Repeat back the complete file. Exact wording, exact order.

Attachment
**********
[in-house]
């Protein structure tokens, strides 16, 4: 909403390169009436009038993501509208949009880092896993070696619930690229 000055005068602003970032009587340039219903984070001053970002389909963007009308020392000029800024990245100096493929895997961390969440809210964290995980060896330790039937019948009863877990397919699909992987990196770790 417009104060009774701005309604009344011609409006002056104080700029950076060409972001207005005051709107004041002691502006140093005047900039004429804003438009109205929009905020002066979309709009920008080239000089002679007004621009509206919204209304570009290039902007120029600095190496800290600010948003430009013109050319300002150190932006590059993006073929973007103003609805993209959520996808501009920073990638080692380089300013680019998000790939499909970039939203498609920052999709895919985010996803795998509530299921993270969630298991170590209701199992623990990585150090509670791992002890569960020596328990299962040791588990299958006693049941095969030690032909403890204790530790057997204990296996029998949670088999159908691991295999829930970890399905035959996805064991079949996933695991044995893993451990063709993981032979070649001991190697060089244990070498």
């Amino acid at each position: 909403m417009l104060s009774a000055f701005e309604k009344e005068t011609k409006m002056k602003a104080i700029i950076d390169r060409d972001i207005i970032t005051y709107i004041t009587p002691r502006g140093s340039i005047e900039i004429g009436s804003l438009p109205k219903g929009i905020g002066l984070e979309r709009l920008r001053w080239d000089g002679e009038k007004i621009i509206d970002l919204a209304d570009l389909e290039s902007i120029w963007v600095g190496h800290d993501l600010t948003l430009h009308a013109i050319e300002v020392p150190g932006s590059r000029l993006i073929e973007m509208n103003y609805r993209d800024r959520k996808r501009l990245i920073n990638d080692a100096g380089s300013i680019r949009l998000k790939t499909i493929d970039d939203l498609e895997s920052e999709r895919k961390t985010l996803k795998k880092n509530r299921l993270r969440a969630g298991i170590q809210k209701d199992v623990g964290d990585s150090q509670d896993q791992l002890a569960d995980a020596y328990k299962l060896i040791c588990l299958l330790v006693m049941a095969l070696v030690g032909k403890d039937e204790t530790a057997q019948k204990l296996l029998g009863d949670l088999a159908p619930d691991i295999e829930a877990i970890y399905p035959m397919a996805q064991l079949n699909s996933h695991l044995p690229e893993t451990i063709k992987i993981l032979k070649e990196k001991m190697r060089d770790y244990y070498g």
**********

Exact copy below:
[in-house]
């Protein structure tokens, strides 16, 4: 909403390169009436009038993501509208949009880092896993070696619930690229 000055005068602003970032009587340039219903984070001053970002389909963007009308020392000029800024990245100096493929895997961390969440809210964290995980060896330790039937019948009863877990397919699909992987990196770790 417009104060009774701005309604009344011609409006002056104080700029950076060409972001207005005051709107004041002691502006140093005047900039004429804003438009109205929009905020002066979309709009920008080239000089002679007004621009509206919204209304570009290039902007120029600095190496800290600010948003430009013109050319300002150190932006590059993006073929973007103003609805993209959520996808501009920073990638080692380089300013680019998000790939499909970039939203498609920052999709895919985010996803795998509530299921993270969630298991170590209701199992623990990585150090509670791992002890569960020596328990299962040791588990299958006693049941095969030690032909403890204790530790057997204990296996029998949670088999159908691991295999829930970890399905035959996805064991079949996933695991044995893993451990063709993981032979070649001991190697060089244990070498």
């Amino acid at each position: 909403m417009l104060s009774a000055f701005e309604k009344e005068t011609k409006m002056k602003a104080i700029i950076d390169r060409d972001i207005i970032t005051y709107i004041t009587p002691r502006g140093s340039i005047e900039i004429g009436s804003l438009p109205k219903g929009i905020g002066l984070e979309r709009l920008r001053w080239d000089g002679e009038k007004i621009i509206d970002l919204a209304d570009l389909e290039s902007i120029w963007v600095g190496h800290d993501l600010t948003l430009h009308a013109i050319e300002v020392p150190g932006s590059r000029l993006i073929e973007m509208n103003y609805r993209d800024r959520k996808r501009l990245i920073n990638d080692a100096g380089s300013i680019r949009l998000k790939t499909i493929d970039d939203l498609e895997s920052e999709r895919k961390t985010l996803k795998k880092n509530r299921l993270r969440a969630g298991i170590q809210k209701d199992v623990g964290d990585s150090q509670d896993q791992l002890a569960d995980a020596y328990k299962l060896i040791c588990l299958l330790v006693m049941a095969l070696v030690g032909k403890d039937e204790t530790a057997q019948k204990l296996l029998g009863d949670l088999a159908p619930d691991i295999e829930a877990i970890y399905p035959m397919a996805q064991l079949n699909s996933h695991l044995p690229e893993t451990i063709k992987i993981l032979k070649e990196k001991m190697r060089d770790y244990y070498g």